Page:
Early this year...or was it late last year...doesn't matter but I finally saw The Limits of Control by Jim Jarmusch. And I've been thinking Jarmusch's existential exercise ever since.. As it describes on The Jim Jarmusch Resource Page, "The Limits of Control is the story of a mysterious loner, a stranger, whose activities remain meticulously outside the law. He is in the process of completing a job, yet he trusts no one, and his objectives are not initially divulged. His journey, paradoxically both intently focused and dreamlike, takes him not only across Spain but also through his own consciousness."...and further Jarmusch talks about key influences for the film:
"What would it be like if Jacques Rivette remade John Boorman's masterpiece "Point Blank"? Or what if Marguerite Duras remade Jean-Pierre Melville's "Le Samourai"? Michelangelo Antonioni looms large in my subconscious so he's probably there, but I wasn't thinking about him beforehand. I was obliquely thinking of Euro crime films from the 1970s and 1980s, like some of Francesco Rosi's work. These impressionistic inspirations floated through my head, in terms of finding a style rather than imitating these movies." We talk about a lot of films here on our blog, but few have left a left impression quite like the Limits of Control. Everything from the brilliant soundtrack to the beautifully bleak landscapes used in the film add to the surrealist atmosphere of the film. If you are a student of film and enjoy interpreting its language, look no further.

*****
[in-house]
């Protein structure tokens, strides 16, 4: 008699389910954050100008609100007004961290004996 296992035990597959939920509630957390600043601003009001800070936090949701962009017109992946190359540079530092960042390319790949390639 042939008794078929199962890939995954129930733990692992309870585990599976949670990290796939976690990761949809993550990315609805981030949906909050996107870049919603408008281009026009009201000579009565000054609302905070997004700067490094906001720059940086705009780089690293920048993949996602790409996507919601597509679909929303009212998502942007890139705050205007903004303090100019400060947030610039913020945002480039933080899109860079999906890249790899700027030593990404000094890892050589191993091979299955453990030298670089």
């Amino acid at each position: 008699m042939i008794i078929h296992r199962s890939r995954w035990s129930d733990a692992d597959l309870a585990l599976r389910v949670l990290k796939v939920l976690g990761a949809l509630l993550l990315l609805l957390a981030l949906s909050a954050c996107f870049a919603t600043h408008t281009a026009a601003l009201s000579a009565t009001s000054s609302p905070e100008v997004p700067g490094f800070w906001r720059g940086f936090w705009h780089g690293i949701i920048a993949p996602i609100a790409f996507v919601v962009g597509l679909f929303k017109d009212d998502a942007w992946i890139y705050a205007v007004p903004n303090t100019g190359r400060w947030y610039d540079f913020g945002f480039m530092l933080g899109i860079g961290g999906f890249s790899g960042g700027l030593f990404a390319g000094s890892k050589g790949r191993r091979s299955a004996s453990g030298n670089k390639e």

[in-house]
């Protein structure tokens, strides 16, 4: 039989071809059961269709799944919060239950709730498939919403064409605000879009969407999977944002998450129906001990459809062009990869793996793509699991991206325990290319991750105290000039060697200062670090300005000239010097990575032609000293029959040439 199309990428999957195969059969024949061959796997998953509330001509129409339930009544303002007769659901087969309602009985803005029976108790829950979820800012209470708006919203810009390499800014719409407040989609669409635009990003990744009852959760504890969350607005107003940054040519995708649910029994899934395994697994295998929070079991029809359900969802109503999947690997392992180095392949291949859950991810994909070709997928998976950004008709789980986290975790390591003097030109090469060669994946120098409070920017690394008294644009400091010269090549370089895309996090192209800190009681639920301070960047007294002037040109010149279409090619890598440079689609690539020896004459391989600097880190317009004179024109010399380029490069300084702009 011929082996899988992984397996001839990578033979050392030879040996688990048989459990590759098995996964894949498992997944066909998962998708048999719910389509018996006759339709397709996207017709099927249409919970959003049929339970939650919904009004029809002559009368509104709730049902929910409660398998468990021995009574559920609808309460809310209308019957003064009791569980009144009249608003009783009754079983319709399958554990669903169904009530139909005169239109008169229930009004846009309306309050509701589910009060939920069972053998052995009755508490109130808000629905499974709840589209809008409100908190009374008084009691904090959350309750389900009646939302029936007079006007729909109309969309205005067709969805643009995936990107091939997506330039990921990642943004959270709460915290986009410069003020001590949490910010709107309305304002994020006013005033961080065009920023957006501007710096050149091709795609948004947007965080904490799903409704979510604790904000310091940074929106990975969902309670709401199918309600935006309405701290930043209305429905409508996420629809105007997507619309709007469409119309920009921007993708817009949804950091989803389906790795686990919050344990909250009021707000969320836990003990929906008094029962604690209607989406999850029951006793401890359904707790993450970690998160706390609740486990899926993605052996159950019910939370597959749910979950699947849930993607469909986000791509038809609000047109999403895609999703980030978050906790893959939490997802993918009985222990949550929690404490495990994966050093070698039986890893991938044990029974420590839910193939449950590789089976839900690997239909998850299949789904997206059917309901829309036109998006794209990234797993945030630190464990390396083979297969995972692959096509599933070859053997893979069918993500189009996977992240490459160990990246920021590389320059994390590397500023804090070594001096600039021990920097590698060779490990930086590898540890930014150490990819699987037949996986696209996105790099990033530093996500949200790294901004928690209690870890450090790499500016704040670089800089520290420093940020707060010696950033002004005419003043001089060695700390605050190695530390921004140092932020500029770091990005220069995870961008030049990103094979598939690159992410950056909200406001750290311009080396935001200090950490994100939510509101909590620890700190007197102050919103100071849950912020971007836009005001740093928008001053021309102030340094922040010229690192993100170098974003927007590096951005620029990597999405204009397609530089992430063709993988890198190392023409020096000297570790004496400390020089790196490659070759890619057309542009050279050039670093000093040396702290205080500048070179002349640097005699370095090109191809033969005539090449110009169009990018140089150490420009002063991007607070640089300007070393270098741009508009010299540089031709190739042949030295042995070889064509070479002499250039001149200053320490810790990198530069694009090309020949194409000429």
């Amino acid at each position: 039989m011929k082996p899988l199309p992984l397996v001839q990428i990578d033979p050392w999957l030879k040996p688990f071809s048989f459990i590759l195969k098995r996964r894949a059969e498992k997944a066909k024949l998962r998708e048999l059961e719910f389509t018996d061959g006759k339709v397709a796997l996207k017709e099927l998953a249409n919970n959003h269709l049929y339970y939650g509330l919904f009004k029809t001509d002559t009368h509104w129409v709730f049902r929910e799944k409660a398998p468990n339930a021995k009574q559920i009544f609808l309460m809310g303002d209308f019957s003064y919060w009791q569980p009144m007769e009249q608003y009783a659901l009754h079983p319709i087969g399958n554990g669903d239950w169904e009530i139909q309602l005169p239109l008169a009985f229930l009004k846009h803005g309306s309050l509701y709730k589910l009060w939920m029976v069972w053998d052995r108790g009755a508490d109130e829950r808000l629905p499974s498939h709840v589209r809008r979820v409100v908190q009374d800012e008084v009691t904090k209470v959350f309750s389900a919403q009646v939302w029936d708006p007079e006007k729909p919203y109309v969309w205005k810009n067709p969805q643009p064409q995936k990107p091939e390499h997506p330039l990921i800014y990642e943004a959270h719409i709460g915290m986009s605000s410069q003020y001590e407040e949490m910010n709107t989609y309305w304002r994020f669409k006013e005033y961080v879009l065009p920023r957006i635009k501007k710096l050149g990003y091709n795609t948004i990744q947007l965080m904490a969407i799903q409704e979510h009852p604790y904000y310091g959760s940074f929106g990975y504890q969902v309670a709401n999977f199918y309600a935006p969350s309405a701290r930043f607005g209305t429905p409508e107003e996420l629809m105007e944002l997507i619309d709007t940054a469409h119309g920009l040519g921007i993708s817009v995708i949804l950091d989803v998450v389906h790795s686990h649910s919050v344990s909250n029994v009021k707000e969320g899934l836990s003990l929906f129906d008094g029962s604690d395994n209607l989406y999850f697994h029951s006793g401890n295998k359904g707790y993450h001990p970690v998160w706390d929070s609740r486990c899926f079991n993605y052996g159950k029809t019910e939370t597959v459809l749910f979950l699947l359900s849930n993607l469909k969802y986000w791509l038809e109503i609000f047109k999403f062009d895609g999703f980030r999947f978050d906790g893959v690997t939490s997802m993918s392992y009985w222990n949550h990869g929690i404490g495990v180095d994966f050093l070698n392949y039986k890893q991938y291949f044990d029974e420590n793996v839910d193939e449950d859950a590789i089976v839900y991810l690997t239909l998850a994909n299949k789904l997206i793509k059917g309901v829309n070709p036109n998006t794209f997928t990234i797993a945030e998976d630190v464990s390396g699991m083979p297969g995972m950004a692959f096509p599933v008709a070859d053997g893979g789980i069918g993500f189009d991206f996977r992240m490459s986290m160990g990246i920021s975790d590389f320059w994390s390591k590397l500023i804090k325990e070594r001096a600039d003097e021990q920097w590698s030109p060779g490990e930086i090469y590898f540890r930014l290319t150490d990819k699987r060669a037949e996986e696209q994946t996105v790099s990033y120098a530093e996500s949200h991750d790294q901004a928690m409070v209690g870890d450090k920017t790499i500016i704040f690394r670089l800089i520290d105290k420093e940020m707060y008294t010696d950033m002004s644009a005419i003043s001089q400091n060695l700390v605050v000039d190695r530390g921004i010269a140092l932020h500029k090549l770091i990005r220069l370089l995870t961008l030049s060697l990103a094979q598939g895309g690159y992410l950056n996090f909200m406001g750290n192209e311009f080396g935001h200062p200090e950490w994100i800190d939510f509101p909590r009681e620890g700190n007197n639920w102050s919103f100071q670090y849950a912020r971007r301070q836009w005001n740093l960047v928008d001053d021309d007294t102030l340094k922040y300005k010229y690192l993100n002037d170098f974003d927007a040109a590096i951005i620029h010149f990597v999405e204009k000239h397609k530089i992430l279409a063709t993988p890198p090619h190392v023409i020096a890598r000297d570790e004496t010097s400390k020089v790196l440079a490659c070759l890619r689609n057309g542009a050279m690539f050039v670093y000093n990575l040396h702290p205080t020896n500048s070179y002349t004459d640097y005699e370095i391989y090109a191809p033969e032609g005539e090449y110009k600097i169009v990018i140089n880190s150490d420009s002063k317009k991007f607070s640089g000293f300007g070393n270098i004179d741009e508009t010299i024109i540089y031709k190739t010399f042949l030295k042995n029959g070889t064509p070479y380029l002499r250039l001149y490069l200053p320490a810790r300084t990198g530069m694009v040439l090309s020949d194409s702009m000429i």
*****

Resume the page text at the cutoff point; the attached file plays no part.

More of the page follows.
For more, read his interview on IFC.